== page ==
Just across the Estuary, the Oakland Police Department is trying to stem a rising tide of underage underage prostitution. This is the third in our series on the problem; watch for more stories this week. You can read the first article here and the second one here.
Bay City News — Statistics about the commercial sexual exploitation of youth remain elusive, thanks to the underground nature of the crime and a lack of official data collection protocols. Experts agree, however, that Atlanta and Oakland are two of the biggest trouble spots in the country.
Neither the California Department of Justice nor the FBI collects data on human trafficking arrests, so it's up to local agencies and non-governmental organizations to determine and document the scope of domestic trafficking of minors.
This means there's no consistent system used to organize the information.
The FBI's National Incident Based Reporting System is being modified to collect trafficking arrest data in the future, but the state DOJ dropped its anti-trafficking efforts in 2008 when budget issues forced the closure of its Crime and Violence Prevention Center.
On average, 200 kids are referred each year to Alameda County's Sexually Exploited Minor Network, according to Barbara Loza-Muriera, the network's facilitator. Another 120 exploited youth are case-managed from previous years.
"The referrals come from schools, teen clinics, probation, law enforcement, district attorneys, public defenders, social services, schools," Loza-Muriera said.
About 60 percent of referrals in Alameda County come from law enforcement, according to one survey. The Oakland Police Department targets young-looking girls working on the street or being sold over the Internet, and sometimes girls arrested on theft or truancy charges also turn out to be working as prostitutes.
Other referrals come from health clinics and community organizations, and a few girls have even referred themselves, which used to be unheard of, Loza-Muriera said. The numbers only represent confirmed cases, though, and countless more are suspected each year.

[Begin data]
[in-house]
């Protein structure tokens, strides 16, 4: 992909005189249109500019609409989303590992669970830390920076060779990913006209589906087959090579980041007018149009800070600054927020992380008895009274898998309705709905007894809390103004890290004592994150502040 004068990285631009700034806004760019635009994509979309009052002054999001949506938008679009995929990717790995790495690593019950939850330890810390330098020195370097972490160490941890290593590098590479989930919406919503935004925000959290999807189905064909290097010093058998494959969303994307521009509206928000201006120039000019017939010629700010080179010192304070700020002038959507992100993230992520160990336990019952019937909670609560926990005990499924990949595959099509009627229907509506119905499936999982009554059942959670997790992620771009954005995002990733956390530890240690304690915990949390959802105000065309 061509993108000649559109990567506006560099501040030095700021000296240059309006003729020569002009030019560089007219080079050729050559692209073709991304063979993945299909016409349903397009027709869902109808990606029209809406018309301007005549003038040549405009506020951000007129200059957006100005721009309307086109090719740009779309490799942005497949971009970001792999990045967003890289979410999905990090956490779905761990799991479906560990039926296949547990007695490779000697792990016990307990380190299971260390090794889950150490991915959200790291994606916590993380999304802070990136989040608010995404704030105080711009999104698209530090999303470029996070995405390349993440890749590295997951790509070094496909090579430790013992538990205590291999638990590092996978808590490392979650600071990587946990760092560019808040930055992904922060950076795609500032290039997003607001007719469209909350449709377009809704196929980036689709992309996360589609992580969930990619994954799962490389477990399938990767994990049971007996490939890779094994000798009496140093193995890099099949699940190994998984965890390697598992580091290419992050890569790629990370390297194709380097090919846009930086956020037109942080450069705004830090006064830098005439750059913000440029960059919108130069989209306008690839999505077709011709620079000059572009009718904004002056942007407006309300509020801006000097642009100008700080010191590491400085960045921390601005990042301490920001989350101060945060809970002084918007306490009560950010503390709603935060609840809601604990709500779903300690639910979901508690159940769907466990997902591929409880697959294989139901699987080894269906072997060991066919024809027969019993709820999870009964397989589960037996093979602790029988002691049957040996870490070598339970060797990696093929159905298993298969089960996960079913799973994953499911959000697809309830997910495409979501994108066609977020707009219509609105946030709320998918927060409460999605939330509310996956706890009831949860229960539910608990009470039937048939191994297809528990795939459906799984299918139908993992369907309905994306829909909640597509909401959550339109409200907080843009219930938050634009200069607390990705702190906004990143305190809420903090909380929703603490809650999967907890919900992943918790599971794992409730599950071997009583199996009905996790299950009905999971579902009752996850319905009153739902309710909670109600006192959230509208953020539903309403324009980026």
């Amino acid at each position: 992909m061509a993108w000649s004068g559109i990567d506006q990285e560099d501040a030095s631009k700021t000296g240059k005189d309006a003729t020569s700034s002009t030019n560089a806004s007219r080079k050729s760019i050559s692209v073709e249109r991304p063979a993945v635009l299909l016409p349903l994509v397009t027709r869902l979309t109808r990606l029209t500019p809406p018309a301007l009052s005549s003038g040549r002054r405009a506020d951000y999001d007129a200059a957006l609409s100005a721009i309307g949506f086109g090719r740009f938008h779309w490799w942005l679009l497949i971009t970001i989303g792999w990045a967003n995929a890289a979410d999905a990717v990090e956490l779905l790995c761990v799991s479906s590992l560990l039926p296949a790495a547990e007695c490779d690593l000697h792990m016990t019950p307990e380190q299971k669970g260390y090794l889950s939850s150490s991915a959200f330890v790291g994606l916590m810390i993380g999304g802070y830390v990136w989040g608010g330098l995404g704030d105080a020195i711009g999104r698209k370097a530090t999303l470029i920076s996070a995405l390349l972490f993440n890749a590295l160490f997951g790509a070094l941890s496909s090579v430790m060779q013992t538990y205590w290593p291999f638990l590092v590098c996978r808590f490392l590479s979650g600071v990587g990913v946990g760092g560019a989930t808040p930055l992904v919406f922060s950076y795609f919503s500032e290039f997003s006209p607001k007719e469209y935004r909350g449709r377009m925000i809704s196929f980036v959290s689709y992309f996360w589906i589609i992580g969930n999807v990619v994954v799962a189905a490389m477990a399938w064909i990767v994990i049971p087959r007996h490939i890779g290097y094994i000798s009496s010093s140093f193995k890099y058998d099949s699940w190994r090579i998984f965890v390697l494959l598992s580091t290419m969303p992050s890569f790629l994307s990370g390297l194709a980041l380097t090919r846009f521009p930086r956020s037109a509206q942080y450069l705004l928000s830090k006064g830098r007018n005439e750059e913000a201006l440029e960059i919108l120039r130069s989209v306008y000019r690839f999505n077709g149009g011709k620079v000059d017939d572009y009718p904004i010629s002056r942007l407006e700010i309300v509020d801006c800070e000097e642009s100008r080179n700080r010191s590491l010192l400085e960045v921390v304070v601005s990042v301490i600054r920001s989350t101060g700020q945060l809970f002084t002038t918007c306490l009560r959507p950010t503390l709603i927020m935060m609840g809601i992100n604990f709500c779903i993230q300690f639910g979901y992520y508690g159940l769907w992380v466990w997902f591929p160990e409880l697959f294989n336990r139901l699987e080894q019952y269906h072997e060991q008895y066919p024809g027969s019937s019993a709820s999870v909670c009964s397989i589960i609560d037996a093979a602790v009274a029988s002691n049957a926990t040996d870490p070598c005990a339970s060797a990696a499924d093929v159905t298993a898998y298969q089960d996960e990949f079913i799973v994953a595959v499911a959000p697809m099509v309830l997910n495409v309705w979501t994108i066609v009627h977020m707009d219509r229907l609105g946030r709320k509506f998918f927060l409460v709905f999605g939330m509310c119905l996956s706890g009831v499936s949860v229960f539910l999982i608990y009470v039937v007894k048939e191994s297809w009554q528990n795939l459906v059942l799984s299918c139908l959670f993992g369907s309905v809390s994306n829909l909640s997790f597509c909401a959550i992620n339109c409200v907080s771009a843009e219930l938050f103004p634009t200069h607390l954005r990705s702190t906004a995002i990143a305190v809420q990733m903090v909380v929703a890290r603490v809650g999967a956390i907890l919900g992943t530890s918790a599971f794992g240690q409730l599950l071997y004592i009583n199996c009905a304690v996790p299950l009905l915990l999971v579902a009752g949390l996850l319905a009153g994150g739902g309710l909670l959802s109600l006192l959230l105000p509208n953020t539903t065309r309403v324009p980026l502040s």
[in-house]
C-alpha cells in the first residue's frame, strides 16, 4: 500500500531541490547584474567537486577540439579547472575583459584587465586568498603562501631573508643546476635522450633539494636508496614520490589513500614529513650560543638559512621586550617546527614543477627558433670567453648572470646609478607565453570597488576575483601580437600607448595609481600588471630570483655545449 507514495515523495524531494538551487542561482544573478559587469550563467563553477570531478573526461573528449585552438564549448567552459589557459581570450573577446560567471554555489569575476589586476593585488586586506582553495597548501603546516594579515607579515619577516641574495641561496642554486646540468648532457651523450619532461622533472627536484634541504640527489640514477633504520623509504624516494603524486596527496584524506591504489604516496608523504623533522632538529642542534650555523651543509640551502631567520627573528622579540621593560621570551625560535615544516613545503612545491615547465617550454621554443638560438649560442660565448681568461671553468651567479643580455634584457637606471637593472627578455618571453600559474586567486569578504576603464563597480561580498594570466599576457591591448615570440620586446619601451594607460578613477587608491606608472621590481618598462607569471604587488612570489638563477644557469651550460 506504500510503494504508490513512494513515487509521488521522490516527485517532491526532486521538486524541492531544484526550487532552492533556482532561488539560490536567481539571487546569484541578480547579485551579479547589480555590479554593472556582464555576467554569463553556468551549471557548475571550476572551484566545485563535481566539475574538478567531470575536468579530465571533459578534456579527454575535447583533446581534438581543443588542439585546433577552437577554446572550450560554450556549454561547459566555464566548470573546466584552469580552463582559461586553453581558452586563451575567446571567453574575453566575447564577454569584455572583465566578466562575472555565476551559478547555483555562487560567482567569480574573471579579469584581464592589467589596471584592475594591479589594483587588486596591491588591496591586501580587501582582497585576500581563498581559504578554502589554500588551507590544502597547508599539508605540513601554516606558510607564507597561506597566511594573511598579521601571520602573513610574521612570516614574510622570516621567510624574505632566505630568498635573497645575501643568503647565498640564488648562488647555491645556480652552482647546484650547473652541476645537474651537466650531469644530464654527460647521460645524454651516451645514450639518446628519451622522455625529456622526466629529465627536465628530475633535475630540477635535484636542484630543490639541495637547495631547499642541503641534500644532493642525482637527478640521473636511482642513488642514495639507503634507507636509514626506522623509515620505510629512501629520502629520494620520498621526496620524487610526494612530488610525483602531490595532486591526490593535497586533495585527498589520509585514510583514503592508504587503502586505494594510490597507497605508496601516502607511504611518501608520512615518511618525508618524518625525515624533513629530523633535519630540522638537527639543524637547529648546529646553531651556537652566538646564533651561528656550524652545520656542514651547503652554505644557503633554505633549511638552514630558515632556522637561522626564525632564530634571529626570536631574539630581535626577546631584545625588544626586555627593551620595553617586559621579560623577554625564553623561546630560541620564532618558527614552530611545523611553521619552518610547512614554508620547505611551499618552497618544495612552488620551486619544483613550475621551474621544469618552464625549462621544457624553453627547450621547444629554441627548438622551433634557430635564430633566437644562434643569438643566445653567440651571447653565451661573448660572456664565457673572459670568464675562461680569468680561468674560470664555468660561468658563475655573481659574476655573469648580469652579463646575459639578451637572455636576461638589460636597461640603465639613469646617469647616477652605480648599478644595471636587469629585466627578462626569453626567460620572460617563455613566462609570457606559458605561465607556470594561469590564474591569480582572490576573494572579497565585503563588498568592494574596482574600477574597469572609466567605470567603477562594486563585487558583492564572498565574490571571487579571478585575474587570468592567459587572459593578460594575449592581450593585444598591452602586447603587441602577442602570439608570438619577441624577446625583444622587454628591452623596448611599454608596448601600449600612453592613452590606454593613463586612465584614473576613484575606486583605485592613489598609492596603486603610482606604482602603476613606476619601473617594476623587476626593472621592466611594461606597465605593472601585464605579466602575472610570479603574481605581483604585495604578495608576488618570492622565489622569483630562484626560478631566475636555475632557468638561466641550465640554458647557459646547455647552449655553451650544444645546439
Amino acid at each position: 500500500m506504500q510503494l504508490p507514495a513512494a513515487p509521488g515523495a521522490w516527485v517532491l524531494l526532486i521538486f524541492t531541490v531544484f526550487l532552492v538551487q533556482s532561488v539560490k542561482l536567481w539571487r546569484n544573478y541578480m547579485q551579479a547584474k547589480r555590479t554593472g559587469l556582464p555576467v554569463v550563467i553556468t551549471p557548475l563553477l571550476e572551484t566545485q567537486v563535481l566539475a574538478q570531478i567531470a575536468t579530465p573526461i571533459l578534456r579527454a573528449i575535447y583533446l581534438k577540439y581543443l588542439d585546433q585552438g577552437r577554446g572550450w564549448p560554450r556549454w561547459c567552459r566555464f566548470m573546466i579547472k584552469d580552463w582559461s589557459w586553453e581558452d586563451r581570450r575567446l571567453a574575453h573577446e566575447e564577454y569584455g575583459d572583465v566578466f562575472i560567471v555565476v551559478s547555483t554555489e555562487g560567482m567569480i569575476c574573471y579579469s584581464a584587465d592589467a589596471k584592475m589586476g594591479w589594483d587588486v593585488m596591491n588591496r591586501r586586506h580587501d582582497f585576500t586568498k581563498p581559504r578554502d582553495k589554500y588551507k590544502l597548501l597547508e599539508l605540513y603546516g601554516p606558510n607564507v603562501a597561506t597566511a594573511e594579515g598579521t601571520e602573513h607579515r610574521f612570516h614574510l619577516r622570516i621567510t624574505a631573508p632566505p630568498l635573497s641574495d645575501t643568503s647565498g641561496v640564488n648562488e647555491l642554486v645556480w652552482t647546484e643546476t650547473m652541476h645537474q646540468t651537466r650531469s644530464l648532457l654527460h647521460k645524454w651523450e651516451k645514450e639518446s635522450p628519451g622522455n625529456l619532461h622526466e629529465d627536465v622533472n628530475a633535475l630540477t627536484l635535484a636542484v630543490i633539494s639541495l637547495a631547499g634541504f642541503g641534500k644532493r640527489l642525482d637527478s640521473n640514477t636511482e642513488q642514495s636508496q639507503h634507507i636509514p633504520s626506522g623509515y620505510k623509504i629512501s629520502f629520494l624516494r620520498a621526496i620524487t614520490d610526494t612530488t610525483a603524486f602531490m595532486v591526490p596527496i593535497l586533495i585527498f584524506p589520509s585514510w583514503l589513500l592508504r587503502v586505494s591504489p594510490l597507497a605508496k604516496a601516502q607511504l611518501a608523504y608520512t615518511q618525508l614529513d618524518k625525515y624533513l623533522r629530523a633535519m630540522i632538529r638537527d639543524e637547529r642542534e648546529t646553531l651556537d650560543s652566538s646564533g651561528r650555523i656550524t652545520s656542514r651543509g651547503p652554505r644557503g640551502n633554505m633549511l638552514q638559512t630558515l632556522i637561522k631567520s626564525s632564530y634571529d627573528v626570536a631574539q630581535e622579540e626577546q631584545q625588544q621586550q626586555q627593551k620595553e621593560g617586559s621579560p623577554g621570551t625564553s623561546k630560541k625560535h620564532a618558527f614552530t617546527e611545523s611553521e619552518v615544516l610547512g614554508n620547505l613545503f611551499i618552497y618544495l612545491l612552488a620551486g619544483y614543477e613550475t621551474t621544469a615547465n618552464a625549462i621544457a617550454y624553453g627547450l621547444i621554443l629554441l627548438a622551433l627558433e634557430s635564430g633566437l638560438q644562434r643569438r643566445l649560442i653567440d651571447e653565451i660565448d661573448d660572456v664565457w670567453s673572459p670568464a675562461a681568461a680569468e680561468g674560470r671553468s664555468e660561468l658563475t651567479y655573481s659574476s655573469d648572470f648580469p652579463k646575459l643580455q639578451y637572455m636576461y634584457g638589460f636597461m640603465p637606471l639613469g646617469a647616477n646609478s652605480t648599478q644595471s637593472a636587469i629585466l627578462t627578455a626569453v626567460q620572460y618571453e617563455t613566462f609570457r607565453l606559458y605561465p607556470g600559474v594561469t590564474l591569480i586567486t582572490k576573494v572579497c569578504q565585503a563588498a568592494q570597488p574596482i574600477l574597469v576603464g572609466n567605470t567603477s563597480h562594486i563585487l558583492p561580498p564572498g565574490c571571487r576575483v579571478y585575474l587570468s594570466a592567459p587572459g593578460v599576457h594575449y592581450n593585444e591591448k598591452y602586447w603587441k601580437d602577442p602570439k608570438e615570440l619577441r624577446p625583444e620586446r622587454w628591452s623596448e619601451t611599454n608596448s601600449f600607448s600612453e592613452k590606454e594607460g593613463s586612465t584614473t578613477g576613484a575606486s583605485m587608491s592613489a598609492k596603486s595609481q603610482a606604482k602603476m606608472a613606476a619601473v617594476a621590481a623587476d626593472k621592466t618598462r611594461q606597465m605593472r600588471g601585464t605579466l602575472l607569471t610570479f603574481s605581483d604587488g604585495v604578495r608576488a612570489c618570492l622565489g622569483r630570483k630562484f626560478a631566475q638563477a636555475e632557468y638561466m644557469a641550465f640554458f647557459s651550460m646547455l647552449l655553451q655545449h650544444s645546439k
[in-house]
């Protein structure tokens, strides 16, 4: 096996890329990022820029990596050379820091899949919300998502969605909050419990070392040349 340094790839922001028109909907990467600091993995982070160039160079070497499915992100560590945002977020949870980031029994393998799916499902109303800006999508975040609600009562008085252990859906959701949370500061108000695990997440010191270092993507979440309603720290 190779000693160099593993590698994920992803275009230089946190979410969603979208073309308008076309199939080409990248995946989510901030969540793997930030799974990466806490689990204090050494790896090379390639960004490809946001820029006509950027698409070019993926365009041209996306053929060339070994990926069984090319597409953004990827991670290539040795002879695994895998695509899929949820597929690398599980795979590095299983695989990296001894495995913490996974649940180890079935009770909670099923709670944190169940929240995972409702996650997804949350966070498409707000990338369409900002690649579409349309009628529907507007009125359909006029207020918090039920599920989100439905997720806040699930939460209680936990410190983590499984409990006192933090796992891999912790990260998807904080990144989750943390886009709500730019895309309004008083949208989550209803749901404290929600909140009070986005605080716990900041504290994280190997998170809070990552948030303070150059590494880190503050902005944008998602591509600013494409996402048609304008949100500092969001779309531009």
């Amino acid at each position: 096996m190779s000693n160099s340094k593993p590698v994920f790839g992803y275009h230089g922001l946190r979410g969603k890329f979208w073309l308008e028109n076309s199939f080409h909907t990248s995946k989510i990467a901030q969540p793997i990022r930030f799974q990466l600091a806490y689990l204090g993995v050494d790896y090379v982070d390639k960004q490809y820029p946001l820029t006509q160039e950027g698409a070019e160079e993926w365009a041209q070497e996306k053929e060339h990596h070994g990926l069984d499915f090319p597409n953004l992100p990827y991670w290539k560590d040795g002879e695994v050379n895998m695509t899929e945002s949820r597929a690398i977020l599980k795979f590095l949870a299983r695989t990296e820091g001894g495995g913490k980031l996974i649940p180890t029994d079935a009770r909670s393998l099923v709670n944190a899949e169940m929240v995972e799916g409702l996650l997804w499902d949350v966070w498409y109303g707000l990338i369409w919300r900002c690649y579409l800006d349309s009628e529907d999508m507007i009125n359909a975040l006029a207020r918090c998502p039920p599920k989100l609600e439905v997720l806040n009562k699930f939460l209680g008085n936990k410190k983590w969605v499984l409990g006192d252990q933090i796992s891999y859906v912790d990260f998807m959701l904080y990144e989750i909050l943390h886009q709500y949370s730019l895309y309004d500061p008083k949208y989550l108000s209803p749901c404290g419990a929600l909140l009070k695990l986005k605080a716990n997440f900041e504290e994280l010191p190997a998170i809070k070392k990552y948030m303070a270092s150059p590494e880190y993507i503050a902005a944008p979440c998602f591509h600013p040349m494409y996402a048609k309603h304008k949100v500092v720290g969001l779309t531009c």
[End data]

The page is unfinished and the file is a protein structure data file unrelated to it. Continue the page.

State and local arrest data also provide some insight into relative rates of commercial sexual exploitation of children.
In 2009, the most recent year for which data is available, 76 underage girls were arrested on suspicion of prostitution in Oakland out of a total of 549 prostitution arrests, according to the FBI.
That means Oakland alone accounted for about 8.5 percent of the country's 893 juvenile prostitution arrests in 2009 (excluding New York, which doesn't report them to the FBI). California was responsible for 426 of those arrests.
Los Angeles, which has a population of about 3.8 million compared to Oakland's 390,000, logged 69 of the arrests. Oakland appears to have many more exploited youth per capita, but is hard to make many concrete conclusions about the scope of the problem from those numbers since cities vary in their enforcement efforts.
Oakland also receives grant money in ebbs and flows to combat trafficking, so arrest statistics depend in part on department resources, said Sgt. Holly Joshi, a spokeswoman for the Oakland Police Department who spent three years with the department's vice and child exploitation unit.
In 2005, Oakland was awarded a U.S. Department of Justice grant that allowed it to focus on human trafficking starting in 2006, according to Lt. Kevin Wiley, who started the department's vice and child exploitation unit.
As a result, he said, underage prostitution arrests jumped from six in 2006 to 41 in 2007. In 2008, juveniles comprised almost 20 percent of the Oakland Police Department's prostitution arrests, or 50 out of 255.
"Nearly 100 percent of our cases are initiated as a result of proactive vice operations," Wiley said. "If we stop doing proactive enforcement and rescues, the numbers will decrease, but the problem will remain and only get worse."
This is the third in a series on underage prostitution in Oakland that is appearing on Alameda Patch this week. Read the first article here and the second one here. Next: how the Oakland Police department and other Alameda County agencies are working to combat the problem.
Copyright © 2011 by Bay City News, Inc. Republication, Rebroadcast or any other Reuse without the express written consent of Bay City News, Inc. is prohibited.